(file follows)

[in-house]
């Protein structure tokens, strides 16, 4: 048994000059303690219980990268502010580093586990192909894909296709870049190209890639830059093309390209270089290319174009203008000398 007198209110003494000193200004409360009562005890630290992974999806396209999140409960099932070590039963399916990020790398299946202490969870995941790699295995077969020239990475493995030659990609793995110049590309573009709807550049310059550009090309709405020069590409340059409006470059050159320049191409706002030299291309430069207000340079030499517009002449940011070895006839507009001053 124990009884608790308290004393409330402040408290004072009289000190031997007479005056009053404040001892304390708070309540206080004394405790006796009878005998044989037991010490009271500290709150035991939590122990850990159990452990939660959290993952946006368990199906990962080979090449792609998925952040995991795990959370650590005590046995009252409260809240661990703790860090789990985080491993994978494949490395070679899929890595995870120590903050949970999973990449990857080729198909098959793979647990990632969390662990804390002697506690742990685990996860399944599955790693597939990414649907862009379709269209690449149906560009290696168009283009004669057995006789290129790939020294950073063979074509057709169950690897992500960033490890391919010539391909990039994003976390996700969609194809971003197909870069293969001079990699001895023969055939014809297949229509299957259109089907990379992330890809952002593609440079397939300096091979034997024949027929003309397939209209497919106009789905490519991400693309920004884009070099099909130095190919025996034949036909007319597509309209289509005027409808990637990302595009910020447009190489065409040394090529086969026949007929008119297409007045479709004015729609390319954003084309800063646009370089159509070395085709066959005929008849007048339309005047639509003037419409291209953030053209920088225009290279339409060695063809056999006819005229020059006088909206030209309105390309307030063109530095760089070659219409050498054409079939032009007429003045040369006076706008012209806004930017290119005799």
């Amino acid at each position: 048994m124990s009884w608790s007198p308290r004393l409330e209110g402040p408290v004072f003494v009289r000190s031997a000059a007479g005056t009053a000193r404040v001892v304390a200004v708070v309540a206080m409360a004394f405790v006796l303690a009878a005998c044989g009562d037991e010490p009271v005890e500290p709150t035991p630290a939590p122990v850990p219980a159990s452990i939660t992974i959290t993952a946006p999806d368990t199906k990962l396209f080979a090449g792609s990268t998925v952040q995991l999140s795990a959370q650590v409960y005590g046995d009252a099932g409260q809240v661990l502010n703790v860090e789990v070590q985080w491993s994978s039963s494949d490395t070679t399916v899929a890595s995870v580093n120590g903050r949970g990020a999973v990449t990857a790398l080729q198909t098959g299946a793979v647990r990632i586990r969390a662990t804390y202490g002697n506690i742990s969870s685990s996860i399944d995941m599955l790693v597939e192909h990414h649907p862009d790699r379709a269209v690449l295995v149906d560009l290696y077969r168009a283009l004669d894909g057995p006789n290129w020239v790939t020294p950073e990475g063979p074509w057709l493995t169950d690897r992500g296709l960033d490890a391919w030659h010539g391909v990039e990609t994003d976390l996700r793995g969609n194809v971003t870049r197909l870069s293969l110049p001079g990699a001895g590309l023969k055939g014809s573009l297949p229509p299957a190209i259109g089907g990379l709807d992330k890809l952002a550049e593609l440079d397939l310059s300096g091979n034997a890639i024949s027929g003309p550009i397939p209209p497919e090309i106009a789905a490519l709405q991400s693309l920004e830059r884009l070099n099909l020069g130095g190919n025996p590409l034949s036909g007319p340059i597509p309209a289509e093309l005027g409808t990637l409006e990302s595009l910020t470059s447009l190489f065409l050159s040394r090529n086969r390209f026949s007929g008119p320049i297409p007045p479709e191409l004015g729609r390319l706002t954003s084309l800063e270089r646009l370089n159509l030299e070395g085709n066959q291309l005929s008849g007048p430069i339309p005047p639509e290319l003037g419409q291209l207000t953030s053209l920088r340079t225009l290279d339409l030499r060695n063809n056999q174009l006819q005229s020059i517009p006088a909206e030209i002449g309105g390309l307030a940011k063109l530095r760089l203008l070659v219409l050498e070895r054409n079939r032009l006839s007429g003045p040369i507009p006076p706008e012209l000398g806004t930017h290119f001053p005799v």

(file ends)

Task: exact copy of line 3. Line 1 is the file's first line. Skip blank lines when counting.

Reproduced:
């Amino acid at each position: 048994m124990s009884w608790s007198p308290r004393l409330e209110g402040p408290v004072f003494v009289r000190s031997a000059a007479g005056t009053a000193r404040v001892v304390a200004v708070v309540a206080m409360a004394f405790v006796l303690a009878a005998c044989g009562d037991e010490p009271v005890e500290p709150t035991p630290a939590p122990v850990p219980a159990s452990i939660t992974i959290t993952a946006p999806d368990t199906k990962l396209f080979a090449g792609s990268t998925v952040q995991l999140s795990a959370q650590v409960y005590g046995d009252a099932g409260q809240v661990l502010n703790v860090e789990v070590q985080w491993s994978s039963s494949d490395t070679t399916v899929a890595s995870v580093n120590g903050r949970g990020a999973v990449t990857a790398l080729q198909t098959g299946a793979v647990r990632i586990r969390a662990t804390y202490g002697n506690i742990s969870s685990s996860i399944d995941m599955l790693v597939e192909h990414h649907p862009d790699r379709a269209v690449l295995v149906d560009l290696y077969r168009a283009l004669d894909g057995p006789n290129w020239v790939t020294p950073e990475g063979p074509w057709l493995t169950d690897r992500g296709l960033d490890a391919w030659h010539g391909v990039e990609t994003d976390l996700r793995g969609n194809v971003t870049r197909l870069s293969l110049p001079g990699a001895g590309l023969k055939g014809s573009l297949p229509p299957a190209i259109g089907g990379l709807d992330k890809l952002a550049e593609l440079d397939l310059s300096g091979n034997a890639i024949s027929g003309p550009i397939p209209p497919e090309i106009a789905a490519l709405q991400s693309l920004e830059r884009l070099n099909l020069g130095g190919n025996p590409l034949s036909g007319p340059i597509p309209a289509e093309l005027g409808t990637l409006e990302s595009l910020t470059s447009l190489f065409l050159s040394r090529n086969r390209f026949s007929g008119p320049i297409p007045p479709e191409l004015g729609r390319l706002t954003s084309l800063e270089r646009l370089n159509l030299e070395g085709n066959q291309l005929s008849g007048p430069i339309p005047p639509e290319l003037g419409q291209l207000t953030s053209l920088r340079t225009l290279d339409l030499r060695n063809n056999q174009l006819q005229s020059i517009p006088a909206e030209i002449g309105g390309l307030a940011k063109l530095r760089l203008l070659v219409l050498e070895r054409n079939r032009l006839s007429g003045p040369i507009p006076p706008e012209l000398g806004t930017h290119f001053p005799v």